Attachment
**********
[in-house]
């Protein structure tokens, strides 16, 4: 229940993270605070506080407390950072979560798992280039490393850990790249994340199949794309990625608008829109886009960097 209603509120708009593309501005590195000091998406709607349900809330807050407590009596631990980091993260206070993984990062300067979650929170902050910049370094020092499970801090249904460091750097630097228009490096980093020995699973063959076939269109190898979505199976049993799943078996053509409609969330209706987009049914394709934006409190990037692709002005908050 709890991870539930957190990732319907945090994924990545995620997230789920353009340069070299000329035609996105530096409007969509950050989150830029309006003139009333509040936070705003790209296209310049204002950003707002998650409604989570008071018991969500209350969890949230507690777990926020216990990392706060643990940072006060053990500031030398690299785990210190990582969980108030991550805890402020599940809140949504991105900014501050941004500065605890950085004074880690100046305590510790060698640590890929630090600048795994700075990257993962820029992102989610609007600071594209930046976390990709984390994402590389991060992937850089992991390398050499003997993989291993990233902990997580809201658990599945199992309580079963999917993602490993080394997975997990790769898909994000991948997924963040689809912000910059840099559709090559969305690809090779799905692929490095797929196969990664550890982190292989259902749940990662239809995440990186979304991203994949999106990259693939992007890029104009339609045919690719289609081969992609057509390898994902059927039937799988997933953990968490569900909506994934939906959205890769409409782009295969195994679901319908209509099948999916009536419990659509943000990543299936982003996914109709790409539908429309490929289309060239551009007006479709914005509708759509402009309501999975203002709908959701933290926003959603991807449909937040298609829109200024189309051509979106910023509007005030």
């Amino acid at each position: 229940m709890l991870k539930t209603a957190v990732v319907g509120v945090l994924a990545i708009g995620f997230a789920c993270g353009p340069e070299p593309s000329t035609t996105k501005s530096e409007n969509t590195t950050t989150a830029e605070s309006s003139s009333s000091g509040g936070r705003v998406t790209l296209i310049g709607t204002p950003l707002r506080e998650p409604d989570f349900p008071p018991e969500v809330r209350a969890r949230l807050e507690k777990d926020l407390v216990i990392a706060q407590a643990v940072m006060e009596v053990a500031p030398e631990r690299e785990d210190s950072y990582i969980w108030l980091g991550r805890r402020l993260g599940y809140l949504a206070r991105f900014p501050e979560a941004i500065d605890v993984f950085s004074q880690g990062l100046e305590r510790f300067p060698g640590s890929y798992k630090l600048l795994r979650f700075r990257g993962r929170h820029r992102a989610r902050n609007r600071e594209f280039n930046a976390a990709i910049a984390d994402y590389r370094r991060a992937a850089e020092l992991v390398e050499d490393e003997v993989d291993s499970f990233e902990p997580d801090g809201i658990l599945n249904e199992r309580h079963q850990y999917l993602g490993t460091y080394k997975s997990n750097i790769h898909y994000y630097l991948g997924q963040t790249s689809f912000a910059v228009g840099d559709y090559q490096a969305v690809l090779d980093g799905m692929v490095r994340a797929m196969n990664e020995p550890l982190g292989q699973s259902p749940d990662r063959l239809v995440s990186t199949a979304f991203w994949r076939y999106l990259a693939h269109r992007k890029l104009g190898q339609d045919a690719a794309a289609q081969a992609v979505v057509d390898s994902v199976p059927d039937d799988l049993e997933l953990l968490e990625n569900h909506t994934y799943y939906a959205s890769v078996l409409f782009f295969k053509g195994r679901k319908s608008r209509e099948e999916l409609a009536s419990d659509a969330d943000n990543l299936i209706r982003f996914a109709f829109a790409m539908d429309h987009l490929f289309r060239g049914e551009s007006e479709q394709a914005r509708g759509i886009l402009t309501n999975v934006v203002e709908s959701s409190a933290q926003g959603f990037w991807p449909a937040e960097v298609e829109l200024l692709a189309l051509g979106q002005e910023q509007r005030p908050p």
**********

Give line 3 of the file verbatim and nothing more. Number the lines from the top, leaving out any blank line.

């Amino acid at each position: 229940m709890l991870k539930t209603a957190v990732v319907g509120v945090l994924a990545i708009g995620f997230a789920c993270g353009p340069e070299p593309s000329t035609t996105k501005s530096e409007n969509t590195t950050t989150a830029e605070s309006s003139s009333s000091g509040g936070r705003v998406t790209l296209i310049g709607t204002p950003l707002r506080e998650p409604d989570f349900p008071p018991e969500v809330r209350a969890r949230l807050e507690k777990d926020l407390v216990i990392a706060q407590a643990v940072m006060e009596v053990a500031p030398e631990r690299e785990d210190s950072y990582i969980w108030l980091g991550r805890r402020l993260g599940y809140l949504a206070r991105f900014p501050e979560a941004i500065d605890v993984f950085s004074q880690g990062l100046e305590r510790f300067p060698g640590s890929y798992k630090l600048l795994r979650f700075r990257g993962r929170h820029r992102a989610r902050n609007r600071e594209f280039n930046a976390a990709i910049a984390d994402y590389r370094r991060a992937a850089e020092l992991v390398e050499d490393e003997v993989d291993s499970f990233e902990p997580d801090g809201i658990l599945n249904e199992r309580h079963q850990y999917l993602g490993t460091y080394k997975s997990n750097i790769h898909y994000y630097l991948g997924q963040t790249s689809f912000a910059v228009g840099d559709y090559q490096a969305v690809l090779d980093g799905m692929v490095r994340a797929m196969n990664e020995p550890l982190g292989q699973s259902p749940d990662r063959l239809v995440s990186t199949a979304f991203w994949r076939y999106l990259a693939h269109r992007k890029l104009g190898q339609d045919a690719a794309a289609q081969a992609v979505v057509d390898s994902v199976p059927d039937d799988l049993e997933l953990l968490e990625n569900h909506t994934y799943y939906a959205s890769v078996l409409f782009f295969k053509g195994r679901k319908s608008r209509e099948e999916l409609a009536s419990d659509a969330d943000n990543l299936i209706r982003f996914a109709f829109a790409m539908d429309h987009l490929f289309r060239g049914e551009s007006e479709q394709a914005r509708g759509i886009l402009t309501n999975v934006v203002e709908s959701s409190a933290q926003g959603f990037w991807p449909a937040e960097v298609e829109l200024l692709a189309l051509g979106q002005e910023q509007r005030p908050p």